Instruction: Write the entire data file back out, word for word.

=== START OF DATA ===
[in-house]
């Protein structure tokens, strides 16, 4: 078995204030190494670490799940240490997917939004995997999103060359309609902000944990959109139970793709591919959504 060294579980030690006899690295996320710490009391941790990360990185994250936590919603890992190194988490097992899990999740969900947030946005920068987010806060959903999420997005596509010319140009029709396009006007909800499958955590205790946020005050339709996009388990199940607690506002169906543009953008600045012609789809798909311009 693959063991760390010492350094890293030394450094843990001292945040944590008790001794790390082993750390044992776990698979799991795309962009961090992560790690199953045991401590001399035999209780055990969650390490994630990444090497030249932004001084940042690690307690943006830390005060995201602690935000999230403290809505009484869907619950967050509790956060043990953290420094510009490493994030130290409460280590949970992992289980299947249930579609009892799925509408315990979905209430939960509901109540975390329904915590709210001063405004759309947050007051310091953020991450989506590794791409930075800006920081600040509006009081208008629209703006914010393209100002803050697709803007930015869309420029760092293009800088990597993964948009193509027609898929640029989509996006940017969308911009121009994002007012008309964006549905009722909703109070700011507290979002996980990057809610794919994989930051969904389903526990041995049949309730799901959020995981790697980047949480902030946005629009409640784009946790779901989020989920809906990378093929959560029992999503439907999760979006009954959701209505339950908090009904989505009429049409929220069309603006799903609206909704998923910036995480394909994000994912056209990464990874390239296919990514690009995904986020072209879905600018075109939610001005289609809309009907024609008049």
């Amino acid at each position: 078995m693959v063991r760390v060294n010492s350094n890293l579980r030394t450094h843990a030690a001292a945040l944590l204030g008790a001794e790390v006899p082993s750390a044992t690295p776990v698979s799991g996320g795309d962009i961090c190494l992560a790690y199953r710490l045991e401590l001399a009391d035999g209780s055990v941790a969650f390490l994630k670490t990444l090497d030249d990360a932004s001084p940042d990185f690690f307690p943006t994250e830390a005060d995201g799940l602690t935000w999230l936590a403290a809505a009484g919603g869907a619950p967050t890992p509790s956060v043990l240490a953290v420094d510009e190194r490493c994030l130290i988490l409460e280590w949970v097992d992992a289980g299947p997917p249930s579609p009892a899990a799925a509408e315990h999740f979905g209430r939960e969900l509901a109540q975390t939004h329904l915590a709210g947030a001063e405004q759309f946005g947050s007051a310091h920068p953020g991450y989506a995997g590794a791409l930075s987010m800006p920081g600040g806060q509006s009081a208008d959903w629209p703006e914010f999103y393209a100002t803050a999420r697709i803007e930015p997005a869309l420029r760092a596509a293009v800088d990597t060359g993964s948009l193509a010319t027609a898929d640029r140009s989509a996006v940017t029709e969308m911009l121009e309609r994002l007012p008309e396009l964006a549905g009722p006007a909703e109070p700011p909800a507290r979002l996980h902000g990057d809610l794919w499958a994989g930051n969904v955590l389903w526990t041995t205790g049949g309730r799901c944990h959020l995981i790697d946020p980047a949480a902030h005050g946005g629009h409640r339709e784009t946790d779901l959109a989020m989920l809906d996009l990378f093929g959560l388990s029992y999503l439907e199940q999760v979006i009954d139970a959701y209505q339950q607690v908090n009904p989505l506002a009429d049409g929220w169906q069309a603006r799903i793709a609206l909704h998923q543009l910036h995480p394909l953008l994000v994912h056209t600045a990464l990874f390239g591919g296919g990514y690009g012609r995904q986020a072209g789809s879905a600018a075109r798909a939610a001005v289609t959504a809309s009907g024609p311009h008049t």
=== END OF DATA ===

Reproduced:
[in-house]
């Protein structure tokens, strides 16, 4: 078995204030190494670490799940240490997917939004995997999103060359309609902000944990959109139970793709591919959504 060294579980030690006899690295996320710490009391941790990360990185994250936590919603890992190194988490097992899990999740969900947030946005920068987010806060959903999420997005596509010319140009029709396009006007909800499958955590205790946020005050339709996009388990199940607690506002169906543009953008600045012609789809798909311009 693959063991760390010492350094890293030394450094843990001292945040944590008790001794790390082993750390044992776990698979799991795309962009961090992560790690199953045991401590001399035999209780055990969650390490994630990444090497030249932004001084940042690690307690943006830390005060995201602690935000999230403290809505009484869907619950967050509790956060043990953290420094510009490493994030130290409460280590949970992992289980299947249930579609009892799925509408315990979905209430939960509901109540975390329904915590709210001063405004759309947050007051310091953020991450989506590794791409930075800006920081600040509006009081208008629209703006914010393209100002803050697709803007930015869309420029760092293009800088990597993964948009193509027609898929640029989509996006940017969308911009121009994002007012008309964006549905009722909703109070700011507290979002996980990057809610794919994989930051969904389903526990041995049949309730799901959020995981790697980047949480902030946005629009409640784009946790779901989020989920809906990378093929959560029992999503439907999760979006009954959701209505339950908090009904989505009429049409929220069309603006799903609206909704998923910036995480394909994000994912056209990464990874390239296919990514690009995904986020072209879905600018075109939610001005289609809309009907024609008049």
């Amino acid at each position: 078995m693959v063991r760390v060294n010492s350094n890293l579980r030394t450094h843990a030690a001292a945040l944590l204030g008790a001794e790390v006899p082993s750390a044992t690295p776990v698979s799991g996320g795309d962009i961090c190494l992560a790690y199953r710490l045991e401590l001399a009391d035999g209780s055990v941790a969650f390490l994630k670490t990444l090497d030249d990360a932004s001084p940042d990185f690690f307690p943006t994250e830390a005060d995201g799940l602690t935000w999230l936590a403290a809505a009484g919603g869907a619950p967050t890992p509790s956060v043990l240490a953290v420094d510009e190194r490493c994030l130290i988490l409460e280590w949970v097992d992992a289980g299947p997917p249930s579609p009892a899990a799925a509408e315990h999740f979905g209430r939960e969900l509901a109540q975390t939004h329904l915590a709210g947030a001063e405004q759309f946005g947050s007051a310091h920068p953020g991450y989506a995997g590794a791409l930075s987010m800006p920081g600040g806060q509006s009081a208008d959903w629209p703006e914010f999103y393209a100002t803050a999420r697709i803007e930015p997005a869309l420029r760092a596509a293009v800088d990597t060359g993964s948009l193509a010319t027609a898929d640029r140009s989509a996006v940017t029709e969308m911009l121009e309609r994002l007012p008309e396009l964006a549905g009722p006007a909703e109070p700011p909800a507290r979002l996980h902000g990057d809610l794919w499958a994989g930051n969904v955590l389903w526990t041995t205790g049949g309730r799901c944990h959020l995981i790697d946020p980047a949480a902030h005050g946005g629009h409640r339709e784009t946790d779901l959109a989020m989920l809906d996009l990378f093929g959560l388990s029992y999503l439907e199940q999760v979006i009954d139970a959701y209505q339950q607690v908090n009904p989505l506002a009429d049409g929220w169906q069309a603006r799903i793709a609206l909704h998923q543009l910036h995480p394909l953008l994000v994912h056209t600045a990464l990874f390239g591919g296919g990514y690009g012609r995904q986020a072209g789809s879905a600018a075109r798909a939610a001005v289609t959504a809309s009907g024609p311009h008049t």